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Subsequent malignant neoplasms of the kidney after treatment of primary malignancy during childhood: Analysis of Surveillance, Epidemiology, and End Results
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  • Robert Goldsby,
  • Anthony Bell,
  • Arun Rangaswami,
  • Trish Murphy,
  • Max Meng
Robert Goldsby
UCSF Benioff Children's Hospital

Corresponding Author:[email protected]

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Anthony Bell
UCSF Benioff Children's Hospital
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Arun Rangaswami
UCSF Benioff Children's Hospital
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Trish Murphy
UCSF Benioff Children's Hospital
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Max Meng
University of California San Francisco
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Abstract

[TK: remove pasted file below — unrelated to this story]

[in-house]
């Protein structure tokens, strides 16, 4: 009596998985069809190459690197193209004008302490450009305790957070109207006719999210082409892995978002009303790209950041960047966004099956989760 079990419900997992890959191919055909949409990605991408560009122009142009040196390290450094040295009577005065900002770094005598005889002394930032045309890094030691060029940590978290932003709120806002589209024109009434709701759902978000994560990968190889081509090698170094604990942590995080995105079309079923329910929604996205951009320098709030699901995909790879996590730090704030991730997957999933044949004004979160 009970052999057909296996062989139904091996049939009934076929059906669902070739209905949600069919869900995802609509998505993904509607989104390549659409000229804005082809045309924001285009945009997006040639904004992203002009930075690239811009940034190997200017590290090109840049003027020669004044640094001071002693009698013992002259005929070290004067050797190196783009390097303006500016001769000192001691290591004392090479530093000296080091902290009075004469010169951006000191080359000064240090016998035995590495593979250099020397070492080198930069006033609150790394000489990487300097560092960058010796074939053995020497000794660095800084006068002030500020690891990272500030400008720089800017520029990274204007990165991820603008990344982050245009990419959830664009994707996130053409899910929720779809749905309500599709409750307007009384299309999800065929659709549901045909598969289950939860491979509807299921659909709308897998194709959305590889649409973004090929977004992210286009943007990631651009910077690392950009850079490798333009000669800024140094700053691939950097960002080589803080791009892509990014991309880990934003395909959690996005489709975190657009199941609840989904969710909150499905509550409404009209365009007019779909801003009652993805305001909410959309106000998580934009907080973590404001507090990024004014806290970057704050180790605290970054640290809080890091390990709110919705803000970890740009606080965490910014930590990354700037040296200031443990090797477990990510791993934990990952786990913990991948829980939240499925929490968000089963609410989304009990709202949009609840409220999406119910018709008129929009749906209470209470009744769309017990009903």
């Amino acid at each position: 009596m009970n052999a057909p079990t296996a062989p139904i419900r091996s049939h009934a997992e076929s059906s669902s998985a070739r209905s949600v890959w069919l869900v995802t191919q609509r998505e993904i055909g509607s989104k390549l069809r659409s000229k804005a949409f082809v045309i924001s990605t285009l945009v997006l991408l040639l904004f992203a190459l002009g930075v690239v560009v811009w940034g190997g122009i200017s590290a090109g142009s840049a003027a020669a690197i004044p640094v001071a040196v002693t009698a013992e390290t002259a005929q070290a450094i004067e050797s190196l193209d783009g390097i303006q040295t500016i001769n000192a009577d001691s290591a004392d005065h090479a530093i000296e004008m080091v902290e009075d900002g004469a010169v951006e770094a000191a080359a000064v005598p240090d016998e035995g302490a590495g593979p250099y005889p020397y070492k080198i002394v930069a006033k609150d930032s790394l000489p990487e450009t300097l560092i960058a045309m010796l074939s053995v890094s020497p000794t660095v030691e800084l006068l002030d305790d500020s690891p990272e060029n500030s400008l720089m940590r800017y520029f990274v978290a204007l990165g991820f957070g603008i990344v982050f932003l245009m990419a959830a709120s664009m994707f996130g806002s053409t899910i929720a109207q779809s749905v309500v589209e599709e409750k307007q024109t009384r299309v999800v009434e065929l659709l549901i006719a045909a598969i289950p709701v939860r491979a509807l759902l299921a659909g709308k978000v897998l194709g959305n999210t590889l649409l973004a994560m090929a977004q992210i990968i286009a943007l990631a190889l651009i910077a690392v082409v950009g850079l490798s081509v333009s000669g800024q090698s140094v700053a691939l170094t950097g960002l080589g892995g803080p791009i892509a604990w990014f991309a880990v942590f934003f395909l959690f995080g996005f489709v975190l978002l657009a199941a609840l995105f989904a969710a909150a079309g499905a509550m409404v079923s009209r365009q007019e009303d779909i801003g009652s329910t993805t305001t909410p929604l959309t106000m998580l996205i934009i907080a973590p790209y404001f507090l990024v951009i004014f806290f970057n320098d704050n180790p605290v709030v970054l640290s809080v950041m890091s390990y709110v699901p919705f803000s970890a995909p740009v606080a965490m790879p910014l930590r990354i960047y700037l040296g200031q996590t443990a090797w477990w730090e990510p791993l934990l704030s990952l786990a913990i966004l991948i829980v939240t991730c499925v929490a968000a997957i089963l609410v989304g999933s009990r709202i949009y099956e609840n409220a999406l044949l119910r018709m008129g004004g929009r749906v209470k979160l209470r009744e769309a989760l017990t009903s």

Background: Malignant renal neoplasms are rare before the age of 45. Age, gender, and certain genetic and modifiable risk factors can influence the development these cancers. However, the risk in survivors of childhood cancer is not well established. Methods: Using the SEER registry, we identified survivors of childhood cancer who developed a renal cancer as a subsequent malignant neoplasm (SMN). Original childhood cancer was diagnosed under 20 years of age. We evaluated the clinical characteristics of the survivors of childhood cancer who developed SMNs of the kidney. We calculated standardized incidence ratios and performed Kaplan-Meier estimates to assess survival after SMN of the kidney. Results: We found 53 survivors developed a SMN of the kidney (one patient had 2 subsequent kidney cancers). Of the 54 subsequent kidney cancers, 47 occurred as a second cancer (43 carcinomas, 3 Wilms, and 1 Ewing sarcoma), 6 renal carcinomas occurred as a third cancer and 1 renal carcinoma occurred as a fourth cancer. Of the 53 cancer survivors with SMN of the kidney, 29 were female (54.7%), 47 were white (88.7%) and 7 were Hispanic (13.2%). The most common primary cancers were Hodgkins lymphoma (n=9) and neuroblastoma (n=7). Primary malignancy occurred at a mean age of 10.1 years and SMNs occurred at a mean age of 31.1 years. The overall SIR of developing a subsequent renal cancer was 4.52 (p<0.05; 95%CI 3.39-5.89). The 5-year overall survival after development of a SMN of the kidney was 73% (95%CI: 58%-83%). Conclusions: Subsequent malignant cancers of the kidney are rare but occur ~4.5 times more frequently in survivors of childhood cancer compared to the general population. This increased risk should be considered when providing long-term care for survivors of childhood cancer.